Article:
Embracing change is not always easy, especially for healthcare businesses comfortable with the way they have been going business for decades with many in monopolistic environments where doctors are scarce.  They have never had to put the interests of their patients ahead of their own. Not all healthcare businesses have the leadership and commitment necessary to put quality and patient outcomes ahead of short-term income and profits. It requires significant changes on the part of the healthcare providers in areas like how and what services are provided, how they interact with patients, and how they coordinate with other healthcare businesses.

Are Bundled Payments Working?

The concept of bundled payments did not begin with the Obamacare (PPACA) efforts by the CMS Innovation Center. There have been a number of bundled payment programs in the past and many have been initiated by individual insurance companies and hospital groups. Each of these efforts required voluntary participation by healthcare providers. For example, Baptist Health System, a network of five hospitals in San Antonio, saved an average of $5,577 on each joint replacement without sacrificing the quality of care under its bundled payments model. In contrast,  Medicare payments for joint replacement increased by 5% across the country during the same period covered in this study.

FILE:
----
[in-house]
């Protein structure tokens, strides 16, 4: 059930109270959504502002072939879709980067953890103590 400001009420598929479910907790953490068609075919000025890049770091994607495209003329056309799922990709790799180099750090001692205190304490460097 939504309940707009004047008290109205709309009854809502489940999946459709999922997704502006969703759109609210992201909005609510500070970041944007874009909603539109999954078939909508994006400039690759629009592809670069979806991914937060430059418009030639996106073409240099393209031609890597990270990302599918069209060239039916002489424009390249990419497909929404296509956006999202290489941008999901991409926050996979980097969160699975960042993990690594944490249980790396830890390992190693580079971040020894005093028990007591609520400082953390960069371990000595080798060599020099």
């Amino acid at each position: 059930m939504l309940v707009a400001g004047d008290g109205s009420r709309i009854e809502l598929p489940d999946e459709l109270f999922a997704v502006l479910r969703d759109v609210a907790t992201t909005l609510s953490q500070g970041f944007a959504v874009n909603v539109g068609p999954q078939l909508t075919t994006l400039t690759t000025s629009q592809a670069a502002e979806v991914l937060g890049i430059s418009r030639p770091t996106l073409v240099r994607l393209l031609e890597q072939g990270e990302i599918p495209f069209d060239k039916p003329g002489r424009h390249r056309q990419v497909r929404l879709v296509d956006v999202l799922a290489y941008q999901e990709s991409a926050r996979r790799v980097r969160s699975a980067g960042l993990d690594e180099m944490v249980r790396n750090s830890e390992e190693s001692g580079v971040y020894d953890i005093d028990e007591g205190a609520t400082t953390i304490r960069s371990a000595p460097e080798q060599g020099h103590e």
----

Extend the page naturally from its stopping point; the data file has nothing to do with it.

Because evidence shows that the bundled payment model is working to reduce costs and improve quality, the CMS Innovation Center has taken bundled payments from the voluntary to the mandatory stage. In many healthcare markets, mandatory participation is required because many healthcare businesses do not have any competition and therefore are not “incentivized” to voluntarily accept bundled payments.